Failing to weather the storm

This has been the worst weather related transport chaos in living memory. Admittedly, it was the heaviest snowfall for a couple of decades and fell on a Sunday night when traffic is light, allowing it to settle. 


However, it is still pretty inexcusable that the system fell apart so completely on Monday morning. There had been warnings for several days that blizzards were on the way and Transport for London assures us that it has well-established contingency plans. And yet every London Underground line, apart from the Waterloo & City and Victoria which run completely in tunnel, were affected and, worst, there were no buses at all on Monday morning.


It is right that there is no point spending tens of millions on snow ploughs and other equipment that will be used once in a generation. But that is no excuse for lack of preparation. The excuse for not running buses is particularly thin. We are told that they could not get out of depots because the local roads were iced up and were the responsibility of local boroughs.


But if there are contingency plans, surely they should take this fact into account? Cooperation between TfL and the councils should have ensured that link roads to depots were given priority by gritters and snowploughs. After all, the main roads along which buses run for the most part were clear. Routes could have been curtailed to ensure that at least some service was offered.


In fact, in the complex transport structure in London, it was the private operators who decided not to risk putting their buses on the roads. One can detect the heavy hand of the Health and Safety mafia here. Even Boris seems to have been taken in as he said on TV how dangerous it is to have a 12 tonne bus on icy roads. Yes Boris, but they do it elsewhere in the world.


On the trains, while again it is understandable that there were difficulties, especially as staff could not get in on the roads to drive trains or operate signal boxes .However, at times like this people need information and the National Rail website foundered in the first snow drift. It is not good enough for the Association of Train Operating Companies to say there was unprecedented demand. Accidents, bad weather, floods and sudden increases demand should be factored into the software systems as they are bound to happen at some time. Sure it will cost a few bob, but the train operators have been happily coining it over the past few years as passengers have flocked to the railways. It is the sort of investment that any responsible company would have made.


There has been a total absence of the ‘the show must go on’ Windmill spirit and the reason is clear. The trains and buses are run by private companies more concerned with not getting sued by a passengers who has slipped on an icy platform or fallen when a bus has skidded, rather than making sure that London keeps moving.

  • “Even Boris seems to have been taken in as he said on TV how dangerous it is to have a 12 tonne bus on icy roads. Yes Boris, but they do it elsewhere in the world. ”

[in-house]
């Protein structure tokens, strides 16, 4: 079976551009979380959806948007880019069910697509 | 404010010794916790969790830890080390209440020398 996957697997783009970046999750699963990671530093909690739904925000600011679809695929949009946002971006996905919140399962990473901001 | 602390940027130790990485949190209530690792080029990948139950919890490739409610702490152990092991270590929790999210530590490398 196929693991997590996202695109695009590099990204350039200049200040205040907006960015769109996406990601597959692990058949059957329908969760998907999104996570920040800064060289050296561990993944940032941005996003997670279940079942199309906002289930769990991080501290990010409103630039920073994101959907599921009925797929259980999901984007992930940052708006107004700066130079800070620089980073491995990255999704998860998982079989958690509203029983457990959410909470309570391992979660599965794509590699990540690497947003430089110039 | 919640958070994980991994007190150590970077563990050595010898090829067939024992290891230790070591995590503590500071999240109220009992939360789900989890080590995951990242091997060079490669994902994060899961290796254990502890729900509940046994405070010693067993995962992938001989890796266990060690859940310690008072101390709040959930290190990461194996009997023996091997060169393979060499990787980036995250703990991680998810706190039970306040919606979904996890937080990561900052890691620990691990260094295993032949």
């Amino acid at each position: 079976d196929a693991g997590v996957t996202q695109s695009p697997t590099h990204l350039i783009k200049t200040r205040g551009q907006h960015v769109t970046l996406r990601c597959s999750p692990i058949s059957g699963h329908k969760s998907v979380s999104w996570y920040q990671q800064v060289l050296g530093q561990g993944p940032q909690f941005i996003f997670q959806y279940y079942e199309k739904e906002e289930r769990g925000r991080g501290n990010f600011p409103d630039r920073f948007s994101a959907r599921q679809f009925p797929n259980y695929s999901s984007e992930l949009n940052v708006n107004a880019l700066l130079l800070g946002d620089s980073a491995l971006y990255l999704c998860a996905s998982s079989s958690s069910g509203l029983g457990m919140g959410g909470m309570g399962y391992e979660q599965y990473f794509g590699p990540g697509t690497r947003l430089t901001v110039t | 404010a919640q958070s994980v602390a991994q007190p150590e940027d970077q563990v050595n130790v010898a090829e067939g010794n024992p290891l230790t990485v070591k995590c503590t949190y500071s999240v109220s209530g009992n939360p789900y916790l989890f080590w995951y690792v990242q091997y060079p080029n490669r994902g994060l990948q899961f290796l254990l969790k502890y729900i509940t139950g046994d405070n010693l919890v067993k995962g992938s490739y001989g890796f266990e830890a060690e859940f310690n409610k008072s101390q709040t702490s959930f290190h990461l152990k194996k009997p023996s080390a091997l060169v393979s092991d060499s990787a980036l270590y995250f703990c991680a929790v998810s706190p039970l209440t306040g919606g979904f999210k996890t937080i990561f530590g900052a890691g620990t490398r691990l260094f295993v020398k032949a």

Er… yes, even in Stuttgart with steep hills and narrow streets. We’ve had snow and ice and sub-zero temperatures. I’ve not heard of any problems.

  • Paul O

    A ride on Bowers 58 service between Macclesfield & Buxton via the Cat & Fiddle is a must at this time of year, It can be raining when you leave Macclesfield, sleeting at Walker Barn and gridlock at the Cat & Fiddle with artic lorries skidding all over the place but good old Bowers usually try to keep the show on the road.

    I’d recommend a ride on this route at anytime of year, its a demanding road thats got scenery and serious weather conditions most of the year and Macclesfield is under two hours from Euston. Buses run every houry early to morning to six in the evening.

    Details here ( Yes that picture at the bottom of the page is a red bus braving snow at the Cat & Fiddle one of the most dangerous roads in the UK at anytime of year, You can keep Boris thank you )

    Paul O

  • Dan

    Yes, and you see the front page of the website is time chnages to imporve rail connections – not many bus companies bother with that!

  • It’s been a cold winter all across Europe, not just in the UK. However, the headlines about transport infrastructure not working, hospitals full of cyclists and pedestrians who have slipped on un-gritted pavements and roads and people not going to work and school because of it seem to come almost entirely from the UK.

  • When I were a lad, just after WW2, we had a “can do” attitude. Now it seems to be a “can’t risk it” mentality. We had proper winters then, and the buses kept on running come snow or pea-souper, even if the conductor had to walk in front to guide the driver. Maybe with a big engine over the front wheels instead of hanging off the back, the buses were a bit more surefooted than today’s flimsy leviathans. Southern Electric ran ghost trains through the night to keep the conductor rails clear, and there was still a bit of steam traction around if they got stuck. Where there’s a will… (but it was a public service, not a profit centre).